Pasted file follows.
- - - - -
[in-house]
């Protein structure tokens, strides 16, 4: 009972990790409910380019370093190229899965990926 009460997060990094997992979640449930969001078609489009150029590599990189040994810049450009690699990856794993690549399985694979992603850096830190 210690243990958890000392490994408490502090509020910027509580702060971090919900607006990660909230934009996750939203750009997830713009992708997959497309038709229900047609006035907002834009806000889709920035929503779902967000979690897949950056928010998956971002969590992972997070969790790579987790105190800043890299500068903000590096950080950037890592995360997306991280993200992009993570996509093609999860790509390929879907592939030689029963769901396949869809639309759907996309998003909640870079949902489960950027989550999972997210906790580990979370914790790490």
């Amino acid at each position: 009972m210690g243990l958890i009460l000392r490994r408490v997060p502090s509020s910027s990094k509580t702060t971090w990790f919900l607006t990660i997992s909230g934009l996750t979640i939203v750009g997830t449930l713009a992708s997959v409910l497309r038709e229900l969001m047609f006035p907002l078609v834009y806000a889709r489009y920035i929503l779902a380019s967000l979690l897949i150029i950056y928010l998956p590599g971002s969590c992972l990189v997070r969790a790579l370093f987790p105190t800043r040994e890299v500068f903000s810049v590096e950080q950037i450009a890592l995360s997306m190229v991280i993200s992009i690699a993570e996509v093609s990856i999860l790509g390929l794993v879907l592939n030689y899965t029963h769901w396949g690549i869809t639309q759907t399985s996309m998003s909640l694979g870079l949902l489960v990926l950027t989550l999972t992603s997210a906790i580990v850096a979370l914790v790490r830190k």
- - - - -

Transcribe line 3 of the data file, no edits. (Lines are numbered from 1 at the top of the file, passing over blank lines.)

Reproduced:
């Amino acid at each position: 009972m210690g243990l958890i009460l000392r490994r408490v997060p502090s509020s910027s990094k509580t702060t971090w990790f919900l607006t990660i997992s909230g934009l996750t979640i939203v750009g997830t449930l713009a992708s997959v409910l497309r038709e229900l969001m047609f006035p907002l078609v834009y806000a889709r489009y920035i929503l779902a380019s967000l979690l897949i150029i950056y928010l998956p590599g971002s969590c992972l990189v997070r969790a790579l370093f987790p105190t800043r040994e890299v500068f903000s810049v590096e950080q950037i450009a890592l995360s997306m190229v991280i993200s992009i690699a993570e996509v093609s990856i999860l790509g390929l794993v879907l592939n030689y899965t029963h769901w396949g690549i869809t639309q759907t399985s996309m998003s909640l694979g870079l949902l489960v990926l950027t989550l999972t992603s997210a906790i580990v850096a979370l914790v790490r830190k």